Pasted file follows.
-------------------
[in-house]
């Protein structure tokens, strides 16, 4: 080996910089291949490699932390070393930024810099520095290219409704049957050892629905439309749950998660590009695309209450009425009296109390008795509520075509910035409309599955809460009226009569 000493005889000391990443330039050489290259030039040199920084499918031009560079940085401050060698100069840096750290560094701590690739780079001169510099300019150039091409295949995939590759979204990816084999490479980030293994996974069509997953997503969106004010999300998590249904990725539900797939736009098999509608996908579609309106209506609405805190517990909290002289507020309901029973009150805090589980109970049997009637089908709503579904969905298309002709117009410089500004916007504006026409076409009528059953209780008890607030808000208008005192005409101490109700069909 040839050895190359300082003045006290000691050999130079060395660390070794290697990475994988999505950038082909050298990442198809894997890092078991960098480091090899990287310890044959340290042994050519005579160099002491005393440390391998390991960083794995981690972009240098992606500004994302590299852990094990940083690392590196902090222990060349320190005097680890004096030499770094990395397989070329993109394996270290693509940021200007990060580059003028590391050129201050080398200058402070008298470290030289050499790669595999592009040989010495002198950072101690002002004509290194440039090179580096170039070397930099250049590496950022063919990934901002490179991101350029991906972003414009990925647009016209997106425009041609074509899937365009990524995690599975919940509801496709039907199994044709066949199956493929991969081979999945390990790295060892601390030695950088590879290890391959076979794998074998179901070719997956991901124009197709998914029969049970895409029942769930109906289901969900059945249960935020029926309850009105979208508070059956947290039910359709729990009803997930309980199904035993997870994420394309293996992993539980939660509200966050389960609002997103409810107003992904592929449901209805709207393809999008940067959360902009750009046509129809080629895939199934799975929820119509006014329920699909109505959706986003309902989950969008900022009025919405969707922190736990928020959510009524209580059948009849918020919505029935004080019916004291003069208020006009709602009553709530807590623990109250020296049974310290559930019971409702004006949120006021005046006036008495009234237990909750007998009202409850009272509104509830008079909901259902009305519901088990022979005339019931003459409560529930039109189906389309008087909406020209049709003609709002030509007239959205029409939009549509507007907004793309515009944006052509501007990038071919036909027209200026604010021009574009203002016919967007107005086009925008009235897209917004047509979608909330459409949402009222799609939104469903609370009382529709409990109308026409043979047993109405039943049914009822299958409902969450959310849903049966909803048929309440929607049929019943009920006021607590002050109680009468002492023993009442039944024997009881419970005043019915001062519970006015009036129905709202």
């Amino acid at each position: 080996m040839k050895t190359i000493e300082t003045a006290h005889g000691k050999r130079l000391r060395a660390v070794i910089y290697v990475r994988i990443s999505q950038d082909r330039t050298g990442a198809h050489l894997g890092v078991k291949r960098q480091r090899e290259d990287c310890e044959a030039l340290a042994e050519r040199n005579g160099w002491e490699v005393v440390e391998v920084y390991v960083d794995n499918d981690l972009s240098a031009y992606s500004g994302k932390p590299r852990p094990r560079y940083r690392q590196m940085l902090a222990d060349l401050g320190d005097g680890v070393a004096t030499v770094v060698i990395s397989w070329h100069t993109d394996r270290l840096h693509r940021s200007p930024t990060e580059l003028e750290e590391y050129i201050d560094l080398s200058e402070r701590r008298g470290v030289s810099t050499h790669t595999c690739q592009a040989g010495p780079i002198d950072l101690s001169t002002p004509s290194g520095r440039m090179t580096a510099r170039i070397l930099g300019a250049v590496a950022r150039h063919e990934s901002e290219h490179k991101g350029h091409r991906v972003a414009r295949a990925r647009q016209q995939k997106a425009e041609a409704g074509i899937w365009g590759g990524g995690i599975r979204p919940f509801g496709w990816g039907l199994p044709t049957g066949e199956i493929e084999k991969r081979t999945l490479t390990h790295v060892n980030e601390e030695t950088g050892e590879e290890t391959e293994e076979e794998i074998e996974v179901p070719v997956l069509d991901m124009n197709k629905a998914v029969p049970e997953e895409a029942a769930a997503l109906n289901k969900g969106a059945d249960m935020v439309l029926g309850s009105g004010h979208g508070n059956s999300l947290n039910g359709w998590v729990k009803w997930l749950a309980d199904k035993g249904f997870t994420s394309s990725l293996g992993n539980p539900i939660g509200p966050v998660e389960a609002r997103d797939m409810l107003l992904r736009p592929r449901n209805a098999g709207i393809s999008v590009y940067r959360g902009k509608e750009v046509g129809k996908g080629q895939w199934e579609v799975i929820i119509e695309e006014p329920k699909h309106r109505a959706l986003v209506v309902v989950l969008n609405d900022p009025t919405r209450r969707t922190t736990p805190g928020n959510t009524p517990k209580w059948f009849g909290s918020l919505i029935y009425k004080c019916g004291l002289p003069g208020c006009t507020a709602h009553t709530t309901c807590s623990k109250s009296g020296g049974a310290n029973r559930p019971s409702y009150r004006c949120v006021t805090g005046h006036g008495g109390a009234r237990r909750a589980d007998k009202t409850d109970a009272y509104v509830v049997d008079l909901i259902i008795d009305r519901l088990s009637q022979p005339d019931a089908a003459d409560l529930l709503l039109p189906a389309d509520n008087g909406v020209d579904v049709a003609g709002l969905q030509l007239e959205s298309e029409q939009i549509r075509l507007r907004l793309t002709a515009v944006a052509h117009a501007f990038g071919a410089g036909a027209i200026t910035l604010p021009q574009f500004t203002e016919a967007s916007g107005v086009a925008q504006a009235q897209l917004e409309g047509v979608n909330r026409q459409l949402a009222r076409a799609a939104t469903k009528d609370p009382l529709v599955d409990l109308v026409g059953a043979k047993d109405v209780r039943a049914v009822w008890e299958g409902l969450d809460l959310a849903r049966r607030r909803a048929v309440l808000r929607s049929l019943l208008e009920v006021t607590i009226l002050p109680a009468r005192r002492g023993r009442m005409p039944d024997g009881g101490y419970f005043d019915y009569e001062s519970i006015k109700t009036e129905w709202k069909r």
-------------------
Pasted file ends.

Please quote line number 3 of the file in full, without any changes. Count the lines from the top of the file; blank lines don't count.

């Amino acid at each position: 080996m040839k050895t190359i000493e300082t003045a006290h005889g000691k050999r130079l000391r060395a660390v070794i910089y290697v990475r994988i990443s999505q950038d082909r330039t050298g990442a198809h050489l894997g890092v078991k291949r960098q480091r090899e290259d990287c310890e044959a030039l340290a042994e050519r040199n005579g160099w002491e490699v005393v440390e391998v920084y390991v960083d794995n499918d981690l972009s240098a031009y992606s500004g994302k932390p590299r852990p094990r560079y940083r690392q590196m940085l902090a222990d060349l401050g320190d005097g680890v070393a004096t030499v770094v060698i990395s397989w070329h100069t993109d394996r270290l840096h693509r940021s200007p930024t990060e580059l003028e750290e590391y050129i201050d560094l080398s200058e402070r701590r008298g470290v030289s810099t050499h790669t595999c690739q592009a040989g010495p780079i002198d950072l101690s001169t002002p004509s290194g520095r440039m090179t580096a510099r170039i070397l930099g300019a250049v590496a950022r150039h063919e990934s901002e290219h490179k991101g350029h091409r991906v972003a414009r295949a990925r647009q016209q995939k997106a425009e041609a409704g074509i899937w365009g590759g990524g995690i599975r979204p919940f509801g496709w990816g039907l199994p044709t049957g066949e199956i493929e084999k991969r081979t999945l490479t390990h790295v060892n980030e601390e030695t950088g050892e590879e290890t391959e293994e076979e794998i074998e996974v179901p070719v997956l069509d991901m124009n197709k629905a998914v029969p049970e997953e895409a029942a769930a997503l109906n289901k969900g969106a059945d249960m935020v439309l029926g309850s009105g004010h979208g508070n059956s999300l947290n039910g359709w998590v729990k009803w997930l749950a309980d199904k035993g249904f997870t994420s394309s990725l293996g992993n539980p539900i939660g509200p966050v998660e389960a609002r997103d797939m409810l107003l992904r736009p592929r449901n209805a098999g709207i393809s999008v590009y940067r959360g902009k509608e750009v046509g129809k996908g080629q895939w199934e579609v799975i929820i119509e695309e006014p329920k699909h309106r109505a959706l986003v209506v309902v989950l969008n609405d900022p009025t919405r209450r969707t922190t736990p805190g928020n959510t009524p517990k209580w059948f009849g909290s918020l919505i029935y009425k004080c019916g004291l002289p003069g208020c006009t507020a709602h009553t709530t309901c807590s623990k109250s009296g020296g049974a310290n029973r559930p019971s409702y009150r004006c949120v006021t805090g005046h006036g008495g109390a009234r237990r909750a589980d007998k009202t409850d109970a009272y509104v509830v049997d008079l909901i259902i008795d009305r519901l088990s009637q022979p005339d019931a089908a003459d409560l529930l709503l039109p189906a389309d509520n008087g909406v020209d579904v049709a003609g709002l969905q030509l007239e959205s298309e029409q939009i549509r075509l507007r907004l793309t002709a515009v944006a052509h117009a501007f990038g071919a410089g036909a027209i200026t910035l604010p021009q574009f500004t203002e016919a967007s916007g107005v086009a925008q504006a009235q897209l917004e409309g047509v979608n909330r026409q459409l949402a009222r076409a799609a939104t469903k009528d609370p009382l529709v599955d409990l109308v026409g059953a043979k047993d109405v209780r039943a049914v009822w008890e299958g409902l969450d809460l959310a849903r049966r607030r909803a048929v309440l808000r929607s049929l019943l208008e009920v006021t607590i009226l002050p109680a009468r005192r002492g023993r009442m005409p039944d024997g009881g101490y419970f005043d019915y009569e001062s519970i006015k109700t009036e129905w709202k069909r």